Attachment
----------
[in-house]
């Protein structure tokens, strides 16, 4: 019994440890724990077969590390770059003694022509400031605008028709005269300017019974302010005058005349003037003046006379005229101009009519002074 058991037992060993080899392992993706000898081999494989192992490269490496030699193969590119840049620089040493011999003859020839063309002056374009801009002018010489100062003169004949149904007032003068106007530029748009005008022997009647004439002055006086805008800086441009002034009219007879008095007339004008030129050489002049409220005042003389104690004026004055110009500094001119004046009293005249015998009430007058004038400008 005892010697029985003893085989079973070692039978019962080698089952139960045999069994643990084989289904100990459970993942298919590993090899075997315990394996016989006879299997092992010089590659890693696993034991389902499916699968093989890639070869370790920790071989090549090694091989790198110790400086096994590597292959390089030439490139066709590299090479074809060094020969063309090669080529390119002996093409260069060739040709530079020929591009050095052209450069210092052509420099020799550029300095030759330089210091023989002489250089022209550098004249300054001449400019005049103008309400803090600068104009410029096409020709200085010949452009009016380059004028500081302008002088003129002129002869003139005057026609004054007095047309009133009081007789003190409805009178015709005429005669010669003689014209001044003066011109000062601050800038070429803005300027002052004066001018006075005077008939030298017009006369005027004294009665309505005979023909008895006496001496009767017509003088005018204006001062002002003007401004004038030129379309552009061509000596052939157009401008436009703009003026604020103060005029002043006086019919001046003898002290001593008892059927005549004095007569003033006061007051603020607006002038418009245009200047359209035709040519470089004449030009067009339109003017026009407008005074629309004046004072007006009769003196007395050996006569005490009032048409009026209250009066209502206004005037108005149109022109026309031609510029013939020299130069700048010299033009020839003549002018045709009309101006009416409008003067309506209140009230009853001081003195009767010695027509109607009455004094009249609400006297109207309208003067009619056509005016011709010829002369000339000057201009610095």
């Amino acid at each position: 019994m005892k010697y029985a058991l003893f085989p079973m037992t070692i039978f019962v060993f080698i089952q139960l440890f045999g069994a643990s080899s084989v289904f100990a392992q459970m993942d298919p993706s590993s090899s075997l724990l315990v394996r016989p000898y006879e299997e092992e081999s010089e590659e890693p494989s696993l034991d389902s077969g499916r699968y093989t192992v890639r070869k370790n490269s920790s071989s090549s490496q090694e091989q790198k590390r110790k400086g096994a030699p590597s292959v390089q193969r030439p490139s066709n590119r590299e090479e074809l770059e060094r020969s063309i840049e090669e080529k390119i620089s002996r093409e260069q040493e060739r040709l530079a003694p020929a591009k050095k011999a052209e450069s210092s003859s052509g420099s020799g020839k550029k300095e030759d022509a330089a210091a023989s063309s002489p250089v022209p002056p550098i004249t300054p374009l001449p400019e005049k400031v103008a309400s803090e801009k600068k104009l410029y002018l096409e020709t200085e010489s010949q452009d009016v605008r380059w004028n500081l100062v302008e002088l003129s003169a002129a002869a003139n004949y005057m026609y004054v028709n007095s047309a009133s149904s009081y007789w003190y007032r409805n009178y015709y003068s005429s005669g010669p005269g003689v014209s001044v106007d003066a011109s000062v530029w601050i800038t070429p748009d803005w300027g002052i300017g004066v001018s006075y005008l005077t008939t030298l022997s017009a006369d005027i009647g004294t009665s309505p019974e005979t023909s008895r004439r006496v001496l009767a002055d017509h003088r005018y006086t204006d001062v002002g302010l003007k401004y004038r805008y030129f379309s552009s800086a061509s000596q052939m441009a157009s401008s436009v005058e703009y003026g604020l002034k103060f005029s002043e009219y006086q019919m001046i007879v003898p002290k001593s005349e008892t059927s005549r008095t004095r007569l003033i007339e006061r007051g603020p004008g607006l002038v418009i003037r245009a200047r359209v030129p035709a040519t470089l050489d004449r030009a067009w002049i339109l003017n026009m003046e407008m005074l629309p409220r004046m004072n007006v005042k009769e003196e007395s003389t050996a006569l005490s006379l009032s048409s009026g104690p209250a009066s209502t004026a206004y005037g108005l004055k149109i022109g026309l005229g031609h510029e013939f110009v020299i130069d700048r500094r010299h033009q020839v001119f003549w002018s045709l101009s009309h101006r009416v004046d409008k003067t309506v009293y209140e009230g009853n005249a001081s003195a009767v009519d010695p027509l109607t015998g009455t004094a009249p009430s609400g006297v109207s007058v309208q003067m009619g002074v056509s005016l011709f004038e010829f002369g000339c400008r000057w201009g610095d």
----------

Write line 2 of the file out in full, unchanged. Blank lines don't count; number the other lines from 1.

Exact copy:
């Protein structure tokens, strides 16, 4: 019994440890724990077969590390770059003694022509400031605008028709005269300017019974302010005058005349003037003046006379005229101009009519002074 058991037992060993080899392992993706000898081999494989192992490269490496030699193969590119840049620089040493011999003859020839063309002056374009801009002018010489100062003169004949149904007032003068106007530029748009005008022997009647004439002055006086805008800086441009002034009219007879008095007339004008030129050489002049409220005042003389104690004026004055110009500094001119004046009293005249015998009430007058004038400008 005892010697029985003893085989079973070692039978019962080698089952139960045999069994643990084989289904100990459970993942298919590993090899075997315990394996016989006879299997092992010089590659890693696993034991389902499916699968093989890639070869370790920790071989090549090694091989790198110790400086096994590597292959390089030439490139066709590299090479074809060094020969063309090669080529390119002996093409260069060739040709530079020929591009050095052209450069210092052509420099020799550029300095030759330089210091023989002489250089022209550098004249300054001449400019005049103008309400803090600068104009410029096409020709200085010949452009009016380059004028500081302008002088003129002129002869003139005057026609004054007095047309009133009081007789003190409805009178015709005429005669010669003689014209001044003066011109000062601050800038070429803005300027002052004066001018006075005077008939030298017009006369005027004294009665309505005979023909008895006496001496009767017509003088005018204006001062002002003007401004004038030129379309552009061509000596052939157009401008436009703009003026604020103060005029002043006086019919001046003898002290001593008892059927005549004095007569003033006061007051603020607006002038418009245009200047359209035709040519470089004449030009067009339109003017026009407008005074629309004046004072007006009769003196007395050996006569005490009032048409009026209250009066209502206004005037108005149109022109026309031609510029013939020299130069700048010299033009020839003549002018045709009309101006009416409008003067309506209140009230009853001081003195009767010695027509109607009455004094009249609400006297109207309208003067009619056509005016011709010829002369000339000057201009610095």